Many of us stand in front of our open refrigerator contemplating the most delicious option to slake our snack craving, completely indifferent to the technology at work preserving the food contained within. And while nearly everyone in human history has felt the effects of spoiled, non-nutritious, or just plain nasty food, no group has felt those effects more acutely as sailors.
According to 17th century English Navy Administrator Samuel Pepys, “...seamen love their bellies above anything else.” Out at sea, a sailor’s happiness, health, and longevity is dependent upon a ship’s food supplies—when rations are depleted, so is the mood of the voyage. In these calamitous cases, unfortunate seafarers have been forced to survive on what we landlubbers wouldn’t dream of touching with a stick. Let’s explore the sometimes nauseating history of the other kind of sea food.
Preserving foods stretches back to antiquity, and rations like dried meat and salted fish have fed seafaring crews, such as those led by Christopher Columbus, on extended voyages throughout the ages. These preserved provisions would provide for sailors until making landfall where indigenous fruits and animals were either known to be, or hoped to be, plentiful. In fact, Columbus’ discovery of the Americas opened up the known world’s menu by introducing such culinary delights as the tomato, sweet potato, corn, chocolate, and more. But because delicacies such as these didn’t keep well on long journeys, hardtack continued to dominate the sailor’s menu for many generations.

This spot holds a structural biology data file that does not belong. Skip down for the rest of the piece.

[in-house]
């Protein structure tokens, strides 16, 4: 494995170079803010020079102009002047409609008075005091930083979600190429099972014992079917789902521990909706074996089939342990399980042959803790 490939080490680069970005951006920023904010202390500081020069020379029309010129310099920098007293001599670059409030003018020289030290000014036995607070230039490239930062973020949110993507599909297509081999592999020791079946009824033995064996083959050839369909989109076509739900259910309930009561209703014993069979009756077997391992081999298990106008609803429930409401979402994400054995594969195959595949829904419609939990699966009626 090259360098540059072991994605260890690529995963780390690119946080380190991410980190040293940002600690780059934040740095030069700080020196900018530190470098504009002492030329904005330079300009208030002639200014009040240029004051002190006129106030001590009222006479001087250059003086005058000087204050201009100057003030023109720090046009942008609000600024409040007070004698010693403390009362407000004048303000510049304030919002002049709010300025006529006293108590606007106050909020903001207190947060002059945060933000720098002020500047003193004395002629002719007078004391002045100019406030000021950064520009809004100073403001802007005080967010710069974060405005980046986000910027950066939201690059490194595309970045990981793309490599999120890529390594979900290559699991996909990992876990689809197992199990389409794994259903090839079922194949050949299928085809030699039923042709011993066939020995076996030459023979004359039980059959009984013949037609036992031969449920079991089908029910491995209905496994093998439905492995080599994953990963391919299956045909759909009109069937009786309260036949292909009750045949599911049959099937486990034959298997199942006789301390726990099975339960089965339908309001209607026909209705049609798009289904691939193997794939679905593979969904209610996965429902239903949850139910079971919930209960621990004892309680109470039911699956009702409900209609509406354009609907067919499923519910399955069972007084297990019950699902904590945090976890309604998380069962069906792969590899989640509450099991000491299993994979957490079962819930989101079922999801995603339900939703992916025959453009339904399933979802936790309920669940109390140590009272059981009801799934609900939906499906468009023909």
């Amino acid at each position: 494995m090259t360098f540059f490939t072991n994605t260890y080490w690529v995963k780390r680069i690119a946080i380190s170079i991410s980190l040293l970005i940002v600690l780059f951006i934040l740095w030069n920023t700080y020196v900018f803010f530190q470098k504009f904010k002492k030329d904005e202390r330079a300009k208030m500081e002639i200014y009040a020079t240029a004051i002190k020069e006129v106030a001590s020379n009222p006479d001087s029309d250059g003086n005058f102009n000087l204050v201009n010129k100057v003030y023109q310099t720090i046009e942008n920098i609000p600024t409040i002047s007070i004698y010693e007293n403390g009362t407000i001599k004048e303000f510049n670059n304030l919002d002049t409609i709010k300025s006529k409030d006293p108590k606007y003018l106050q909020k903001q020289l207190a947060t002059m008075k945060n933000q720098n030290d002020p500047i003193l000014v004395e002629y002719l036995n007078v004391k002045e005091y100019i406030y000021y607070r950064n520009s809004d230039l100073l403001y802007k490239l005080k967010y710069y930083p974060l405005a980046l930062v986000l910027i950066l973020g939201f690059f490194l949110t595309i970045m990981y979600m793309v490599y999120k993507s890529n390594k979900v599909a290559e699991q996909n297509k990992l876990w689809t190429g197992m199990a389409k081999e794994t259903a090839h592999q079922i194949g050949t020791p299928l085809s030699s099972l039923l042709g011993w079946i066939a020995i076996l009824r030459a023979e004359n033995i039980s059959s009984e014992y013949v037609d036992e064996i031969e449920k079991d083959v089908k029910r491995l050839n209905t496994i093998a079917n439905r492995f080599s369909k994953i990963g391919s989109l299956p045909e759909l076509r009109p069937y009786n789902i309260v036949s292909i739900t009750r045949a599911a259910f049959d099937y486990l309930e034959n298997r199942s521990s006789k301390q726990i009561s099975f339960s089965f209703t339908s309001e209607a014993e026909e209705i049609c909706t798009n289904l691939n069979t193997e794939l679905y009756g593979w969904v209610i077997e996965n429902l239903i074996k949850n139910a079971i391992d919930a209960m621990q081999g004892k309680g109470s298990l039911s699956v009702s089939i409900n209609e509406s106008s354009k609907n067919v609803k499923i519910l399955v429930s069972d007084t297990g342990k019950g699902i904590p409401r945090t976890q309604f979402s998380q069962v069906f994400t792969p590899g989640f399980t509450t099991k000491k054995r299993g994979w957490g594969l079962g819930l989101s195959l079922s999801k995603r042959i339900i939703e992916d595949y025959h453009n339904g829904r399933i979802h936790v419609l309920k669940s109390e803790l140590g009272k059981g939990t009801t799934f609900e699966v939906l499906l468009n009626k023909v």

According to the personal diaries of various 17th century sailors, crews were often forced to boil sickening stews of dead fish, rotting weeds, and salt. This could be a menu standard for months at a time, supplemented with staples like biscuits and stale bread. Historians often question if the stews were truly so awful, or if dissatisfied sailors were simply using their journals as a means to vent.
In 1781, technology was integrated into the maritime galley when a Brodie stove that enabled an entire sheep to be spit-roasted, and a condenser to convert brine into freshwater, were brought onboard the HMS Victory. This signified the first of many dramatic changes to the mariner’s menu.
In the early 1800’s, canned foods and heat sterilization changed the landscape of food forever, and these revolutionary processes were employed to support mid-century Civil War naval forces. A few decades later, the first transatlantic refrigerator was installed on the S.S. Amerika, making it possible for the prestigious onboard Ritz-Carlton restaurant to be the first to cook food to order at sea. This was considered the height of luxury at the time, and a technological marvel that permanently and perpetually transformed the seafaring menu.
Despite these advancements, life at sea remains a challenge. Cospolich, Inc. believes that good, nutritious meals are indispensable comforts for those who spend so much time away from their homes, often in extremely harsh conditions. Cospolich incorporates the latest technology in the development of their cutting-edge galley products, and pairs them with unrivaled customer service. The history of food at sea is dynamic and sometimes grueling, but with Cospolich on board, sailors can continue to love their bellies above anything else.